Sweden – Vietnam Bilateral Ties

Sweden’s role to help Vietnam in EU
Since Sweden joined the EU, Sweden can have a direct influence on European politics and Swedish views are well known and respected. Sweden is also in the forefront acting for global free trade, an aspect of Sweden’s EU policy may have a crucial impact on developments in Vietnam.
Sweden is concerned about the anti-dumping measures affecting the Vietnamese shoe industry. Sweden is fighting hard to press for the EU to open up its market and to remove the barriers for developing countries’ export to EU. The recent initiative to launch the Open Trade Gate to Sweden, an internet portal, intended as a “One Stop Shop” to facilitate export from developing countries to Sweden and the EU. This initiative is a further sign of Sweden’s support for fair and free trade. Sweden strongly supports Vietnam’s efforts to join the WTO and hope that Vietnam will soon complete this process successfully. 
The Swedish values on a streamlined and professional public administration and also efficiency media in the society, are clearly shown in Sweden’s goals for EU cooperation and also seen to the relations with Vietnam, both bilateral and through the EU.

SIDA’s contributions to the bilateral ties
Sweden and Vietnam established diplomatic relations in 1969. Sweden is the first country to take such step. The development between the two countries dates back to that time.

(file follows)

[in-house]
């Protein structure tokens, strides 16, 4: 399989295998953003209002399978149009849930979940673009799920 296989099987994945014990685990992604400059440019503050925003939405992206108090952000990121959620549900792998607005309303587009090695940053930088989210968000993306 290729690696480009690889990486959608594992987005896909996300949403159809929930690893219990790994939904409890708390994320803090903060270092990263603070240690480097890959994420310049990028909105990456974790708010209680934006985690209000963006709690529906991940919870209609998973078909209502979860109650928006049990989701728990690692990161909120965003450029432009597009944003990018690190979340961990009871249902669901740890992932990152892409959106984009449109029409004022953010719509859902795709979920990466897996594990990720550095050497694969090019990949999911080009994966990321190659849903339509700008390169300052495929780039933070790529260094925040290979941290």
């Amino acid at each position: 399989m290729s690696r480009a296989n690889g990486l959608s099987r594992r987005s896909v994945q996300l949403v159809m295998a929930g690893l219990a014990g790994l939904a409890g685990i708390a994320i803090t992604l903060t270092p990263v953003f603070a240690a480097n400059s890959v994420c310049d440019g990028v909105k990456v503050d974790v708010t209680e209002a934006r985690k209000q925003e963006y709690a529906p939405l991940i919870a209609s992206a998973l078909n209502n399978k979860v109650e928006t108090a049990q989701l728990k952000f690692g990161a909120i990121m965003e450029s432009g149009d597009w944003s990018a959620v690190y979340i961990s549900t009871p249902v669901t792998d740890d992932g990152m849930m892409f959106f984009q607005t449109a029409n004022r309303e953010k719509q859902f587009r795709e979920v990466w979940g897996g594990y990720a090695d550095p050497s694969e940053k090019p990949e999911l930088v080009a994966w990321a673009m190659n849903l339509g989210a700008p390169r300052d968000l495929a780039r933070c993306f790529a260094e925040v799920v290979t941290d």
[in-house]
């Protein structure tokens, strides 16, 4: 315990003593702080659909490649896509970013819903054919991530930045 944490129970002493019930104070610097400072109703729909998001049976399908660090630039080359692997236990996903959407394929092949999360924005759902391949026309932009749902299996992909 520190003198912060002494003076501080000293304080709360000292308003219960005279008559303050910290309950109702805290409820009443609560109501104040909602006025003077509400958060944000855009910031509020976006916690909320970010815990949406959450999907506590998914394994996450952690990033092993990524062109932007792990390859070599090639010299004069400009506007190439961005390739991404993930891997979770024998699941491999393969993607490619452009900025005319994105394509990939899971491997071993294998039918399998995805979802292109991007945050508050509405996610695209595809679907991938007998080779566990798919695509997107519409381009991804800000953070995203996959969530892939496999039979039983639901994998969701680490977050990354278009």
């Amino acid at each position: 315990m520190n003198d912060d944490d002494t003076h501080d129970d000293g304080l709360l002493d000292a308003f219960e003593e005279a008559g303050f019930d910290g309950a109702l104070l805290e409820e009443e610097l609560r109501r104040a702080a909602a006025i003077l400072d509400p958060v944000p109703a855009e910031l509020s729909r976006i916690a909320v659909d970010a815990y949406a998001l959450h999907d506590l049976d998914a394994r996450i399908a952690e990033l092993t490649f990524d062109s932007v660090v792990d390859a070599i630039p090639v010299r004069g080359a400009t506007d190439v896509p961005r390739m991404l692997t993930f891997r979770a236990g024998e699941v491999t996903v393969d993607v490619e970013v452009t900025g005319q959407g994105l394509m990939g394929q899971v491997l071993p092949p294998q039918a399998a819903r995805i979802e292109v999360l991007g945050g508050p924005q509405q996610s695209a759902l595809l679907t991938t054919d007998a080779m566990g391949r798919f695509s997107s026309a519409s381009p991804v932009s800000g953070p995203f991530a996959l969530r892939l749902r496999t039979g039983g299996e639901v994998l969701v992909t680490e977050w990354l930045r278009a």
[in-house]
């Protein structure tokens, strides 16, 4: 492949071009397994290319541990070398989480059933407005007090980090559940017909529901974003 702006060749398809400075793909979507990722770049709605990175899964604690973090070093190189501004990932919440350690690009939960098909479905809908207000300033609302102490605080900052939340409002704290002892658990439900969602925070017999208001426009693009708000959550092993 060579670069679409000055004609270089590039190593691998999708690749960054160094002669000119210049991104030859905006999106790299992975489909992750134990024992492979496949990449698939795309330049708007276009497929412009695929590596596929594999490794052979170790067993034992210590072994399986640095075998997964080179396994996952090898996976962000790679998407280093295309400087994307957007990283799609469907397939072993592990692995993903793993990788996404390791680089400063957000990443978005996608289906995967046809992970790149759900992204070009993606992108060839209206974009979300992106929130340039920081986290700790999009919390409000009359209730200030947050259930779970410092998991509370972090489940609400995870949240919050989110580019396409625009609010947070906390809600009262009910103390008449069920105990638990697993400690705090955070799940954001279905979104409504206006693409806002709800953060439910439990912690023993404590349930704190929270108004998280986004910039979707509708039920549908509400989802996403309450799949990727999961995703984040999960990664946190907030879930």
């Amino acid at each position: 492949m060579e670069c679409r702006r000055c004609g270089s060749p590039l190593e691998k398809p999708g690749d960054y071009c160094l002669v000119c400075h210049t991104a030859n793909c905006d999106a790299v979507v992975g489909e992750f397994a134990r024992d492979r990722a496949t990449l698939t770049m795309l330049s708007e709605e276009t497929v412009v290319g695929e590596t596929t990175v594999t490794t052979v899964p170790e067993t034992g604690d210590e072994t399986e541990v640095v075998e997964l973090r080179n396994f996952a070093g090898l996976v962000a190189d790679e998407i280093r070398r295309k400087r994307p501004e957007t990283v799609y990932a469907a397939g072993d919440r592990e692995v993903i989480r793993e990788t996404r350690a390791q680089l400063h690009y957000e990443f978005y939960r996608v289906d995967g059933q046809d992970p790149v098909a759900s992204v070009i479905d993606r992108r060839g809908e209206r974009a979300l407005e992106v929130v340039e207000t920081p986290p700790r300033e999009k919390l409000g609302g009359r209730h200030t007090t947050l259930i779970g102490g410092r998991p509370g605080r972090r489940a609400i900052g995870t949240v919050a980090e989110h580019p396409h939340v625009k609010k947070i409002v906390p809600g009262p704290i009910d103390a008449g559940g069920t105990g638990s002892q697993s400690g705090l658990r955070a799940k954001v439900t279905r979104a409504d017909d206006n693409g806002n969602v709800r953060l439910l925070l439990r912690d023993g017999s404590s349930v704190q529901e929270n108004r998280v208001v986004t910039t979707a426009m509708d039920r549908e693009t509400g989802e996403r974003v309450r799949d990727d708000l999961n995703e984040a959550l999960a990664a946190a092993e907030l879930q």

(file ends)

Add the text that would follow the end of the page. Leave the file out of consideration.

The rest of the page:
The Swedish International Development Cooperation Agency (SIDA) in Vietnam was laid during the war with the commitment of Sweden’s late Prime Minister Olof Palme and the Swedish people. 
Initially, Sweden focused on humanitarian assistance and infrastructure projects. Sweden has over the years shifted focus to supporting the Doi Moi (renewal) policy, the economic reforms which aimed at improving the standard of living of Vietnamese people through relaxing macro-economic policy and reducing the government intervention in the market. The supports to Vietnam are strongly focused on human rights and democracy, which is an important priority for the Swedish government.
The long-standing, uninterrupted relations between Sweden and Vietnam have created an atmosphere of mutual trust and understanding and made it possible for the two countries to cooperate also in such sensitive areas.

Sweden’s media experiences to share with Vietnam
Media-related issues and journalism are already part of Sweden – Vietnam cooperation. Training of journalists and editors in issues like gender, graphic design and photo-journalism has been successful but there is scope for wider cooperation.
While the role of media has been vital in the debate on recent scandals involving ODA funds, the media’s view of themselves and the government’s perception of the role of the media will have to change. This is one of the best ways to foster accountability and transparency in government and its agencies, and to encourage debate and people’s participation in the construction of the future Vietnam.
The ambassador said she believes that intensified co-operation in this area between the two countries would be vital and Sweden stands ready to share its experiences with the government and the media sector.
Experience shows that state-led corruption fighting leaves shortcomings, especially if corruption is dealt with through internal channels and without transparency. There is a clear need for strong media that are free to scrutinize public activities and individuals.
In any society, people’s participation is necessary for a long-term development, and this can only be achieved from the grass-root level and outside official channels. From Sweden’s experience, this is crucial for prosperity in the years to come.

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